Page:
“The beautiful thing is the bill allows for a replacement track for Maywood and Balmoral,” McCaffrey said. “Chicago racing used to be a 12-month gig for both breeds for all those years. You could buy a house and stay here all year. That ceased on the harness side because of the Maywood and Balmoral situations. This new track will bring harness racing back to a 10 or 12-month situation.
“This bill provides hope and optimism to horse racing in Illinois. Those two things — hope and optimism — happen to be the two cornerstones of horse racing, whether you’re a bettor, whether you’re an owner or whether you’re a trainer.”
While McCaffrey no longer trains harness horses, he remains a standardbred owner.
“I have three horses, all Illinois-bred pacers bought as yearlings, that I owned in partnership with Tony Somone and their trainer, Clark Fairley,” he said. “Al’s Briefs is a 4-year-old who has made more than $85,000. The other two are fillies, a 3-year-old Brienne the Beauty and a 2-year-old Amazon Princess.
“In 2015, I had about 40 horses (racing at the Chicago tracks and in Delaware) that I owned a big part of and I also trained for a number of people. There wasn’t one particular day that I dissolved my stable (before becoming ITHA executive director); it was more like a six-month process. I sold some. Some were leased. Some owners bought me out and some owners I trained for took their horses back to New York. It was quite an undertaking.
“The last night at Maywood, I won the second last race. It was a good run in harness racing and I look back on it fondly. I have great respect for the people in harness racing and want them to do well.”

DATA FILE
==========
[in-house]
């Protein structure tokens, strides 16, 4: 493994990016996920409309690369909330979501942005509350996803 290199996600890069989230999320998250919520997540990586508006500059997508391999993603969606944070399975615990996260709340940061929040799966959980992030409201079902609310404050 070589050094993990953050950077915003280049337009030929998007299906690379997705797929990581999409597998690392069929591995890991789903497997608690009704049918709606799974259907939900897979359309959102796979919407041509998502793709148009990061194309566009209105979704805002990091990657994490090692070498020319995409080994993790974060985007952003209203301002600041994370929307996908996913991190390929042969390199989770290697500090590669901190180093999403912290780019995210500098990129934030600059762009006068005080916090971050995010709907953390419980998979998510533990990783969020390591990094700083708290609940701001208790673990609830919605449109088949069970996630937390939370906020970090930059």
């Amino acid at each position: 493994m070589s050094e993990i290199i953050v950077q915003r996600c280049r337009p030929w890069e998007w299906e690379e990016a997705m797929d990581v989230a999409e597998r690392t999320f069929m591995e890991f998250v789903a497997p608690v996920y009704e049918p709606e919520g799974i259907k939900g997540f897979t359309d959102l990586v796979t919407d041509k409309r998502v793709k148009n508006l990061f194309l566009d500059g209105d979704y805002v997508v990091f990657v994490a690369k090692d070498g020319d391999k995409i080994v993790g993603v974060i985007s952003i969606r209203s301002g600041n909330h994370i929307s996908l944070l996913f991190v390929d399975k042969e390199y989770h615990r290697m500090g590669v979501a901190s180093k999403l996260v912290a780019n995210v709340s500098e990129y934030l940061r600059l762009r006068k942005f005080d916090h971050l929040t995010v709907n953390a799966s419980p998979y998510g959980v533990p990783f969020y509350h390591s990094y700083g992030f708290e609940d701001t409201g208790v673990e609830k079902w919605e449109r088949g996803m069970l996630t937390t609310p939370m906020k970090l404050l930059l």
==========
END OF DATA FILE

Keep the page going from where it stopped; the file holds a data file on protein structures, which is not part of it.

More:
A by-product of McCaffrey’s immersion in thoroughbred racing is his realization that it is that it is very different than harness racing.
“I knew the politics and the horse side of the harness business, and I thought the horse side of the thoroughbreds was more similar than it actually is,” he explained.
“It’s startling how much different the two sports are. That came as a shock. The whole regimens in a barn on a given day are different — the feeding procedures and exercise procedures are tremendously different. The amount of equipment the horses wear is tremendously different. On the thoroughbred side they have four aluminum shoes all around. On the harness side there’s more of a focus on equipment and shoeing. Conversely, on the thoroughbred side there all these nuances and subtleties in distances and surfaces.
“In harness racing you go to a track and race one mile on essentially the same surface; in thoroughbred racing you have dirt and turf and Polytrack and you have varying distances — 6 furlongs, 7 furlongs, a mile, mile and an eighth, mile and a quarter and so on. On the thoroughbred side there’s more emphasis on exercise physiology and finding the right spot in terms of distance and surface and conditions.”
McCaffrey has come to appreciate the pronounced physical and mental differences between the two breeds.
“Thoroughbreds are more fragile so their starts are much more limited,” he said. “And they are much more high-strung. Thoroughbred racing is much more dangerous (because) it’s much easier to get thrown from the back of a horse than the back of a cart.”
In addition, McCaffrey pointed out that thoroughbreds require a bigger labor force because trainers hire exercise riders for morning workouts and jockeys employ agents to secure mounts and valets to take care of their equipment.
Although socio-economic differences among the participants also abound in both thoroughbred and harness racing, McCaffrey is convinced that the horsepeople and the people who own and operate the tracks have much more in common than they are aware.
“I wish in both sports the backstretch and management people would realize we all need each other,” he said. “Both sides of horse racing are in precarious positions right now for lots of reasons. We’d be better off speaking with one voice instead of fighting amongst ourselves.
“When you find common ground it’s important to exploit it. The problem is finding common ground and that’s hard, a lot easier said than done. I fight like crazy for the horsemen.”